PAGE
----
There Might Be a Political Reason for Insider Trading Claims Against Mark Cuban

In a shot across the bow, Mark Cuban, owner of the NBA team, the Dallas Mavericks lashed out at the SEC after it filed a civil complaint against him today for engaging in insider trading. Read about the charges here.

From Mark Cuban's personal blog:

"I am disappointed that the Commission chose to bring this case based upon its Enforcement staff's win-at-any-cost ambitions. The staff's process was result-oriented, facts be damned. The government's claims are false and they will be proven to be so. The Commission's claims are infected by the misconduct of the staff of its Enforcement Division."

OK, let the games begin. Cuban has been fighting with the SEC for more than two years as he sought to keep them from charging him with insider trading. He is as furious about this as he generally is about the Mavericks losing.

It is rare for a defendant in a government case to be this vituperative. A denial is expected, but an accusation of federal misconduct is pretty rare since the average person accused (but this is Mark Cuban, remember?) doesn't want to get the government more angry than it is. It just might wipe away any chance of a favorable deal.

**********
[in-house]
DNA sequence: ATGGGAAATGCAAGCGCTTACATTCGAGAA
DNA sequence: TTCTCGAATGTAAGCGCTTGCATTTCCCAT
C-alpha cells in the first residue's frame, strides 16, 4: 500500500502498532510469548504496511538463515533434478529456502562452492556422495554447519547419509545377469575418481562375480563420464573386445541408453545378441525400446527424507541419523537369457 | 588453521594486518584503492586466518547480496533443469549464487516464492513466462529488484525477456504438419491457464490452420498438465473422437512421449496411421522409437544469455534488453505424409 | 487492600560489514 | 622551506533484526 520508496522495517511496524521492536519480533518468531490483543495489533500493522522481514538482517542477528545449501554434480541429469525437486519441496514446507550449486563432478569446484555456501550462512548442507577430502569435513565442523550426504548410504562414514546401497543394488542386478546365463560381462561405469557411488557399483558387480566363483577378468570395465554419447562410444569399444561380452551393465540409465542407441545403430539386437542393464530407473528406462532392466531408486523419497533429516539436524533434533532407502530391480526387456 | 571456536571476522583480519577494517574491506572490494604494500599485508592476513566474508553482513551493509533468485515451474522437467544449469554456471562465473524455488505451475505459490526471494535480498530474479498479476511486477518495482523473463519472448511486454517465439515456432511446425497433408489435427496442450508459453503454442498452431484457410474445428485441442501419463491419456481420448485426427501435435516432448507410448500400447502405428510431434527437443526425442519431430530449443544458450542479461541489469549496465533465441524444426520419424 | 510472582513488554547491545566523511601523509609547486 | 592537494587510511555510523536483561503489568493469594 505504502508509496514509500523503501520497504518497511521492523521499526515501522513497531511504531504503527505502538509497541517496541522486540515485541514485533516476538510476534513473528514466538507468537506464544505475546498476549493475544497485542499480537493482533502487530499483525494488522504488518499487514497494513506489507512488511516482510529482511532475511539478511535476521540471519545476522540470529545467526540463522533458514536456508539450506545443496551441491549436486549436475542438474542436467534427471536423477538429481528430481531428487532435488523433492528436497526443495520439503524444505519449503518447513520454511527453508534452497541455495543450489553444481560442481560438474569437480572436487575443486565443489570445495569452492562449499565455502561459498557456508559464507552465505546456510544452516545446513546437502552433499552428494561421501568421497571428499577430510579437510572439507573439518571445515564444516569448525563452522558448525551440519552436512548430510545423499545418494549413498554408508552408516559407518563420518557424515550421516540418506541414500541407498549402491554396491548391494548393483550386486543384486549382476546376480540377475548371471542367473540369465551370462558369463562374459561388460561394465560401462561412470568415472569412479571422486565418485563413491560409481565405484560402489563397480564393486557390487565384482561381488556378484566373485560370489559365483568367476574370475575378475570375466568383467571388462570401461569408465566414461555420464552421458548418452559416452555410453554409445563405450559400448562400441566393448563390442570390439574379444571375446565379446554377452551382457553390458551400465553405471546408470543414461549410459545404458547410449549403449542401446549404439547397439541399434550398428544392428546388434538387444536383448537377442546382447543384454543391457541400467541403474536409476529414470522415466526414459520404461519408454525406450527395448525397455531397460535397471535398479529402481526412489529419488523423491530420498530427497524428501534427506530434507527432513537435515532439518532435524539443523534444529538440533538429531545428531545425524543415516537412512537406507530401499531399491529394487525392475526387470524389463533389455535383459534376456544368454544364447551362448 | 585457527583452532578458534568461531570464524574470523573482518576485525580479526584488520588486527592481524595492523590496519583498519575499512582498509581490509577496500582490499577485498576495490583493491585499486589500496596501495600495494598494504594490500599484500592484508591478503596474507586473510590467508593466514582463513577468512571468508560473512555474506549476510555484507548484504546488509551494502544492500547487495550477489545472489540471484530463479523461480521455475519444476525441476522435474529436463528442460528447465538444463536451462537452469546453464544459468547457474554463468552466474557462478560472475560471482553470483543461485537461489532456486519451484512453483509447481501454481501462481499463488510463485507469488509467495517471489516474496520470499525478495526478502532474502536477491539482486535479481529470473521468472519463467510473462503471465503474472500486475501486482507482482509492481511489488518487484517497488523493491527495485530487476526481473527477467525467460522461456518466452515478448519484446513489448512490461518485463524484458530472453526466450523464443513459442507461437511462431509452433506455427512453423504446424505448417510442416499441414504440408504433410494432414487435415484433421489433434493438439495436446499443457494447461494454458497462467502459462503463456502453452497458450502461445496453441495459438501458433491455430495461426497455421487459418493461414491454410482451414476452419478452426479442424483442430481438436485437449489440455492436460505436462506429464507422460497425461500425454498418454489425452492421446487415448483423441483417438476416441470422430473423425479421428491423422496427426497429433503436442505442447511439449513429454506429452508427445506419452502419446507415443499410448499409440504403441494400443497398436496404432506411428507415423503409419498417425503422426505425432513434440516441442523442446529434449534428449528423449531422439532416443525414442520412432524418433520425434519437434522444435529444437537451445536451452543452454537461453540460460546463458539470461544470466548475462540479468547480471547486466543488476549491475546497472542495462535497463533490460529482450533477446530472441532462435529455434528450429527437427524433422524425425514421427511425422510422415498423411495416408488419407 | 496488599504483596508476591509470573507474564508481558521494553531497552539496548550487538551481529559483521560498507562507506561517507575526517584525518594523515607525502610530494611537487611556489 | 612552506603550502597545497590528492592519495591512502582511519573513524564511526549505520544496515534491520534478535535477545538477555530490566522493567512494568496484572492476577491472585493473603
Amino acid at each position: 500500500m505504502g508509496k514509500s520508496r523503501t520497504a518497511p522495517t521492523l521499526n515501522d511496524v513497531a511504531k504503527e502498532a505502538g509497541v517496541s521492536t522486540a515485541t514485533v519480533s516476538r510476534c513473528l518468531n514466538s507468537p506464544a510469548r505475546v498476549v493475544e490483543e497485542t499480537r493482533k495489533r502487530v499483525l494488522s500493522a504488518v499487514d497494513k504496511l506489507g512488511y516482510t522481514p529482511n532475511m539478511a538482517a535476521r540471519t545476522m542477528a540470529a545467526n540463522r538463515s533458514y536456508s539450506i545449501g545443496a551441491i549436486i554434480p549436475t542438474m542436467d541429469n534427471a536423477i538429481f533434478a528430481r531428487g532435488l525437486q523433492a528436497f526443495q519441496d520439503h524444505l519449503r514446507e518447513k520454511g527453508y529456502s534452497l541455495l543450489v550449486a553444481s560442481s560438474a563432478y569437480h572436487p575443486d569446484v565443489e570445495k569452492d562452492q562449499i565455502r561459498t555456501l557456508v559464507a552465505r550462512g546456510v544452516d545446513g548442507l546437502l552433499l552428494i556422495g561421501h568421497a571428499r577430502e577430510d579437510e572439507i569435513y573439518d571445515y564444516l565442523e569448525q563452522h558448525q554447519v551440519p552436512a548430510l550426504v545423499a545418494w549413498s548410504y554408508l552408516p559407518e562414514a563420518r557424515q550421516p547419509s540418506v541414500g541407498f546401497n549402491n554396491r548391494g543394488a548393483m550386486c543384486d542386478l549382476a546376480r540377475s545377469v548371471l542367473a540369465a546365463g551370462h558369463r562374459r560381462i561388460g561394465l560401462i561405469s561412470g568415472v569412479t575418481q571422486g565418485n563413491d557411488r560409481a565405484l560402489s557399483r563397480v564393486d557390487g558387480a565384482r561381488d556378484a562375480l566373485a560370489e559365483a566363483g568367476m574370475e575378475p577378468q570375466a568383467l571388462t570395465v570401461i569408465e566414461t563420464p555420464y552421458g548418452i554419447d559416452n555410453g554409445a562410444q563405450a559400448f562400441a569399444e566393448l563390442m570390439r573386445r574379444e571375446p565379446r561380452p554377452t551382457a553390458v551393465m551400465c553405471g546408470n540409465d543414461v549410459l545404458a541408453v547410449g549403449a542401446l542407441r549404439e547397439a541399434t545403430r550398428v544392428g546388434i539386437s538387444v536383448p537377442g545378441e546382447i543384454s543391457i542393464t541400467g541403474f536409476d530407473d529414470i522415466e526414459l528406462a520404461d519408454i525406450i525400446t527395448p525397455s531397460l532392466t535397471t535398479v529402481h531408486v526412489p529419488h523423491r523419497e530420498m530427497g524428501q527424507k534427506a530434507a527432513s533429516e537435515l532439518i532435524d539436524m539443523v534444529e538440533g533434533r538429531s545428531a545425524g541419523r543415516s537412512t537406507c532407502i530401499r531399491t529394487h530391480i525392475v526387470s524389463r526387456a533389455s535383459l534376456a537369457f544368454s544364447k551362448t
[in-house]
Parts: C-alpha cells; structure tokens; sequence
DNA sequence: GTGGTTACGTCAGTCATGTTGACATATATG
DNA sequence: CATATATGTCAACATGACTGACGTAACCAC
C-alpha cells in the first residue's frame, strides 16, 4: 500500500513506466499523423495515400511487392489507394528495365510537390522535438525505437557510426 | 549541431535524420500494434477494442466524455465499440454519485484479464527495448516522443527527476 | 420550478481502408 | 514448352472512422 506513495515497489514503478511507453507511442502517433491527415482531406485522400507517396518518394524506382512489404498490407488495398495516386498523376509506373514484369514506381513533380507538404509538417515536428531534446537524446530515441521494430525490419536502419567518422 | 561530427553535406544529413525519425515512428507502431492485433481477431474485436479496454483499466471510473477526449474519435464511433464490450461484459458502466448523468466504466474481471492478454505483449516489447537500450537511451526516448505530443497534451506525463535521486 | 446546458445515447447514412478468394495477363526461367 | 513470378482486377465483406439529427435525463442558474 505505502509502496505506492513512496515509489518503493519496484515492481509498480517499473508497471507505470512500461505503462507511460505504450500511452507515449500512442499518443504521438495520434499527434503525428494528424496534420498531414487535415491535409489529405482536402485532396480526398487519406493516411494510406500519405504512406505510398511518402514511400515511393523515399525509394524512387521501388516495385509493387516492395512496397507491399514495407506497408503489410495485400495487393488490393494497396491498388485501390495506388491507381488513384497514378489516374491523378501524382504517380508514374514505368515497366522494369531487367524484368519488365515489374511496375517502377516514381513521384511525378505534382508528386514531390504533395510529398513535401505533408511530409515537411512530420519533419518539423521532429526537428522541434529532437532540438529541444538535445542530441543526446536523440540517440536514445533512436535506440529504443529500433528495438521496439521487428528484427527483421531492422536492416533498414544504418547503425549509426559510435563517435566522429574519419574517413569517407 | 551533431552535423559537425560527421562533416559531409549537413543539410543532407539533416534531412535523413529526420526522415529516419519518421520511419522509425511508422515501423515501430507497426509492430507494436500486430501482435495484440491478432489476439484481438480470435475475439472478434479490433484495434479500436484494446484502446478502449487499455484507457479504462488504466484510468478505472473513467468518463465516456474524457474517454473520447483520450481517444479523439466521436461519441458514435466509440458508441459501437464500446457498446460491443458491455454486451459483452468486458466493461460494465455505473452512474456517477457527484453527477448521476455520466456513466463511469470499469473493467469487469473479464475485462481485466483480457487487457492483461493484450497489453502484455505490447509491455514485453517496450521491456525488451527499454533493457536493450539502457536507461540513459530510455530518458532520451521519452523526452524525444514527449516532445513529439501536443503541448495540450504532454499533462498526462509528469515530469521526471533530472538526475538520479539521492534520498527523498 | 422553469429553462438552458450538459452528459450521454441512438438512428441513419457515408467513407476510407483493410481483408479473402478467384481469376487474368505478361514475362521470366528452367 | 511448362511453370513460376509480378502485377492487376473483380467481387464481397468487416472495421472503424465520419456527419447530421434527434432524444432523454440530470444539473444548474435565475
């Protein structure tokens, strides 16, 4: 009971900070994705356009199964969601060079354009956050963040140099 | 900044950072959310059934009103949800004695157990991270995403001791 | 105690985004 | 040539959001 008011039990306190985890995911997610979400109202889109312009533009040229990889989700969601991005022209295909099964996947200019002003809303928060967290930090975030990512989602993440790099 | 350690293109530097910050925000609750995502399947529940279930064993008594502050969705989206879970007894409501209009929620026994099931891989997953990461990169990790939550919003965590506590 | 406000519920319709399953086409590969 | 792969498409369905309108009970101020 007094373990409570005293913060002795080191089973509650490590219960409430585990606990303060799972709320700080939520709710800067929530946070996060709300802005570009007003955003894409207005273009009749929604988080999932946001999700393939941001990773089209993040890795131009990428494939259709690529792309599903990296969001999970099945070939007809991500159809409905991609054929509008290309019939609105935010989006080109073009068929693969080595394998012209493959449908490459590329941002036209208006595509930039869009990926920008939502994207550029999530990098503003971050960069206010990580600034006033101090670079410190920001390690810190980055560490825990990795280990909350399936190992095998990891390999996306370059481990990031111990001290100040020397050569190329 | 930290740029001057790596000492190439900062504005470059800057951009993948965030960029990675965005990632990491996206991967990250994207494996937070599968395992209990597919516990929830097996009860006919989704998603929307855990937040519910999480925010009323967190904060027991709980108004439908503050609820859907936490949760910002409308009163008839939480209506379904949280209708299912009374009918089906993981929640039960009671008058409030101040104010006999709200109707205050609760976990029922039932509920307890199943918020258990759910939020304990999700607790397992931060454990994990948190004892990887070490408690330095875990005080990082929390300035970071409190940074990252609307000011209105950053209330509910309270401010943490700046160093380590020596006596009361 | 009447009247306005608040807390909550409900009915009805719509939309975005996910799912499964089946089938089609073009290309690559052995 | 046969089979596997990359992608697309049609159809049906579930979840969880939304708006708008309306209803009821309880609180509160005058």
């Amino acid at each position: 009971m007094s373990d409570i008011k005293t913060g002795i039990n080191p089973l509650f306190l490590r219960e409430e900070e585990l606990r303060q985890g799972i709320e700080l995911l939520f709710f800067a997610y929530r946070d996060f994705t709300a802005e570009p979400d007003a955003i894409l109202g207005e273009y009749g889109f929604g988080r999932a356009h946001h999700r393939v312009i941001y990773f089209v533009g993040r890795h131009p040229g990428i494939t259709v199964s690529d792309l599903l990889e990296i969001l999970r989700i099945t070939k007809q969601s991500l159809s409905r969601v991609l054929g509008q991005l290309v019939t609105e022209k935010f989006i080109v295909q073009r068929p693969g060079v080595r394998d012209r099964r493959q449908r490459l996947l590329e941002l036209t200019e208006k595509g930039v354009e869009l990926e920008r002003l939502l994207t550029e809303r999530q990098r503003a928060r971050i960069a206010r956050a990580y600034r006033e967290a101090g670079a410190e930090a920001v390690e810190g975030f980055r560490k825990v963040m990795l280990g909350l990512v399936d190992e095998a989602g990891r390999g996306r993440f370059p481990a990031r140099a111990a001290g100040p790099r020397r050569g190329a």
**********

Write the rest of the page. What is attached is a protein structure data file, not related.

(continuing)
Later in the day the complaint was filed and after Mr. Cuban posted his rebuttal, an item appeared on a New York Times blog that makes me understand why Mr. Cuban seems to be throwing caution to the wind and making his accusation. In what the Times characterized as a "purported email" from an SEC staffer to Mr. Cuban, it is revealed that there was bad blood between the agency and Cuban not just as a result of the accusations about his sale of stock in Cuban is taken to task for his financial backing of the series of documentaries entitled, "Loose Change." The films set forth a case for a conspiracy among individuals in the U.S. government to bring about the destruction of the World Trade Center towers on September 11, 2001.

The staffer sees Cuban's anger about the investigation as ironic since as the text printed by the Times says, a man who finances pie-in-the-sky conspiracy theories about President Bush has no right to complain about what he considers to be a witch hunt. And the emailer wonders how SEC Chairman Christopher Cox would feel about Cuban if he knew about his investment in the films. Wow. And we thought that the Sarah Palin "unpatriotic" claims about President-elect Obama were only made in the heat of the campaign battle.